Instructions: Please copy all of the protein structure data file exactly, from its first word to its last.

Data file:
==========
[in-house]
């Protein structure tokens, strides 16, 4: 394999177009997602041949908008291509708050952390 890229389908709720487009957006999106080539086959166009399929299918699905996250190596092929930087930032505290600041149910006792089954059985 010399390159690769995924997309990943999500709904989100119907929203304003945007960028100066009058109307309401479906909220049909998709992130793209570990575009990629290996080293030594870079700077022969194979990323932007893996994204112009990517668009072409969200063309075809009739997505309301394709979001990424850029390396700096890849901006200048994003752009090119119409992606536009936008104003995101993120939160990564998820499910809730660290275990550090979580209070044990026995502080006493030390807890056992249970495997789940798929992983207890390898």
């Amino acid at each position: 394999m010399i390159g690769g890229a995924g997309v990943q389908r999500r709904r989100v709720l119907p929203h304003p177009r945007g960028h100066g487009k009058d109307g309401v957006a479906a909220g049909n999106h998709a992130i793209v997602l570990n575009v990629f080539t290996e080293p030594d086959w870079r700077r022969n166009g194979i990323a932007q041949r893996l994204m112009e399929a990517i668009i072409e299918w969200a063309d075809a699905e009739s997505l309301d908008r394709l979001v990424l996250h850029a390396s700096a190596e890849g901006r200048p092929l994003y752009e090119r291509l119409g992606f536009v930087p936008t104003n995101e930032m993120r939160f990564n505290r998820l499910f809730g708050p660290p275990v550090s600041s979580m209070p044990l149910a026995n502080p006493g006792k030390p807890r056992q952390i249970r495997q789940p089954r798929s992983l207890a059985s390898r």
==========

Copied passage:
[in-house]
């Protein structure tokens, strides 16, 4: 394999177009997602041949908008291509708050952390 890229389908709720487009957006999106080539086959166009399929299918699905996250190596092929930087930032505290600041149910006792089954059985 010399390159690769995924997309990943999500709904989100119907929203304003945007960028100066009058109307309401479906909220049909998709992130793209570990575009990629290996080293030594870079700077022969194979990323932007893996994204112009990517668009072409969200063309075809009739997505309301394709979001990424850029390396700096890849901006200048994003752009090119119409992606536009936008104003995101993120939160990564998820499910809730660290275990550090979580209070044990026995502080006493030390807890056992249970495997789940798929992983207890390898």
């Amino acid at each position: 394999m010399i390159g690769g890229a995924g997309v990943q389908r999500r709904r989100v709720l119907p929203h304003p177009r945007g960028h100066g487009k009058d109307g309401v957006a479906a909220g049909n999106h998709a992130i793209v997602l570990n575009v990629f080539t290996e080293p030594d086959w870079r700077r022969n166009g194979i990323a932007q041949r893996l994204m112009e399929a990517i668009i072409e299918w969200a063309d075809a699905e009739s997505l309301d908008r394709l979001v990424l996250h850029a390396s700096a190596e890849g901006r200048p092929l994003y752009e090119r291509l119409g992606f536009v930087p936008t104003n995101e930032m993120r939160f990564n505290r998820l499910f809730g708050p660290p275990v550090s600041s979580m209070p044990l149910a026995n502080p006493g006792k030390p807890r056992q952390i249970r495997q789940p089954r798929s992983l207890a059985s390898r």